Ministers had asked for the work to be done on currency, he told the committee.

The Chancellor first saw the advice up to a couple of days before it was announced.

"Ultimately this was my call - the Chancellor is a traditionalist in his approach to the Civil Service," he said.

"I am quite certain that if I had said that I did not want to publish this advice he would not have pressed me. I thought it was the right thing to do in exceptional circumstances."

He was asked if he would want to publish advice in the public interest, but against the wishes of a minister.

"I think you then get into quite difficult territory," he replied.

But SNP MSP Kenneth Gibson, the convener of Holyrood's Finance Committee, said that on the issue of a currency union "Westminster's currency bluff has completely crumbled".

Mr Gibson said: "Regardless of the Treasury's actions, we know the real position of the UK Government, as an unnamed Government minister admitted last week, is that 'there will be a currency union... everything would change in the negotiations if there were a Yes vote'.

"As leading economist Professor Anton Muscatelli pointed out earlier this week, rejection of a currency union would be an act of economic vandalism for the rest of the UK. International expert Professor Leslie Young, of Cheung Kong School of Business in Beijing, also described the UK Government's opposition to a currency union as 'entirely a false argument' based on 'weasel words'.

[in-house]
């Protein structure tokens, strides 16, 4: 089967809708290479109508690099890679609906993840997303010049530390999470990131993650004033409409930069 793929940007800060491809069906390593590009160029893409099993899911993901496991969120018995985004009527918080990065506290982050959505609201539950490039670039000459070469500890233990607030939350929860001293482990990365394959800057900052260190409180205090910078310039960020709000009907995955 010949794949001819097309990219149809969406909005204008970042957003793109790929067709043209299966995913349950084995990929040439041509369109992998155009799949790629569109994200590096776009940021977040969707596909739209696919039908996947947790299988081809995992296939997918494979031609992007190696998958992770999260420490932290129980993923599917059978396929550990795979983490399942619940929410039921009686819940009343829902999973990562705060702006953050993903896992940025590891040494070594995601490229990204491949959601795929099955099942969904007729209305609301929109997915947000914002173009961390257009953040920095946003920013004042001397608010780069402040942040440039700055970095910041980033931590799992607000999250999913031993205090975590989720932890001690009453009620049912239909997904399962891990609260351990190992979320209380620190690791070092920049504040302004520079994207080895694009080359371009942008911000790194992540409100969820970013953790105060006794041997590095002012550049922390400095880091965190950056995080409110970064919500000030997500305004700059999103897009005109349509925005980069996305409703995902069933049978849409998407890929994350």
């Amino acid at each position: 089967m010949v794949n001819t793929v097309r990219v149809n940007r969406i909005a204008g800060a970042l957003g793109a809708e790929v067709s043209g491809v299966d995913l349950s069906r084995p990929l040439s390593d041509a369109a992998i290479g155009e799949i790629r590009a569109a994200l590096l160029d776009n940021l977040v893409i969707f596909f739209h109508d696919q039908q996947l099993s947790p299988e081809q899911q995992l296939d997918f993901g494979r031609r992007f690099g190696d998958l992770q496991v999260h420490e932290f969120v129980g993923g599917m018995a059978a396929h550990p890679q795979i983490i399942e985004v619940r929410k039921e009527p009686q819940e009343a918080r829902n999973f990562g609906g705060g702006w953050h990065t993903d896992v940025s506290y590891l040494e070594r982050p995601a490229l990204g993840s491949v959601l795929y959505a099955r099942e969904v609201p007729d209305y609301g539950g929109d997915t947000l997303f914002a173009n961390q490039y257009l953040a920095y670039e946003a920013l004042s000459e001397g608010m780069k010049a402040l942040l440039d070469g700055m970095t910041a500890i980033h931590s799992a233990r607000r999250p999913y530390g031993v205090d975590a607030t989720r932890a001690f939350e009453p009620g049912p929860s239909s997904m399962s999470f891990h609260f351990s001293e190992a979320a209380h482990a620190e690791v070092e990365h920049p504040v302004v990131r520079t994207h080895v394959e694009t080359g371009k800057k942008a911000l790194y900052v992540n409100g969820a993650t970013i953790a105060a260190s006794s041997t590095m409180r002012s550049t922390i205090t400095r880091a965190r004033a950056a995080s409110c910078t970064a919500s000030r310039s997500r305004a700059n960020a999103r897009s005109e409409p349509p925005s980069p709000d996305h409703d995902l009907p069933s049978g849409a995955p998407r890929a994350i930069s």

"Even Alistair Darling himself has said that a shared sterling area is 'desirable' and 'logical'. It's time for the No campaign to stop the foolish bluffing, put its money where its mouth is and back sharing the pound."

A spokesman for Better Together, the cross-party campaign headed by Mr Darling aimed at keeping Scotland in the UK, said: "A currency union would not happen. It wouldn't be in the interests of a separate Scotland and it wouldn't be in the interests of the continuing UK.

"The Prime Minister, the Chancellor, the Shadow Chancellor, the Chief Secretary to the Treasury and the Permanent Secretary at the Treasury, who has reaffirmed his position today, have all said that a currency union is off the table."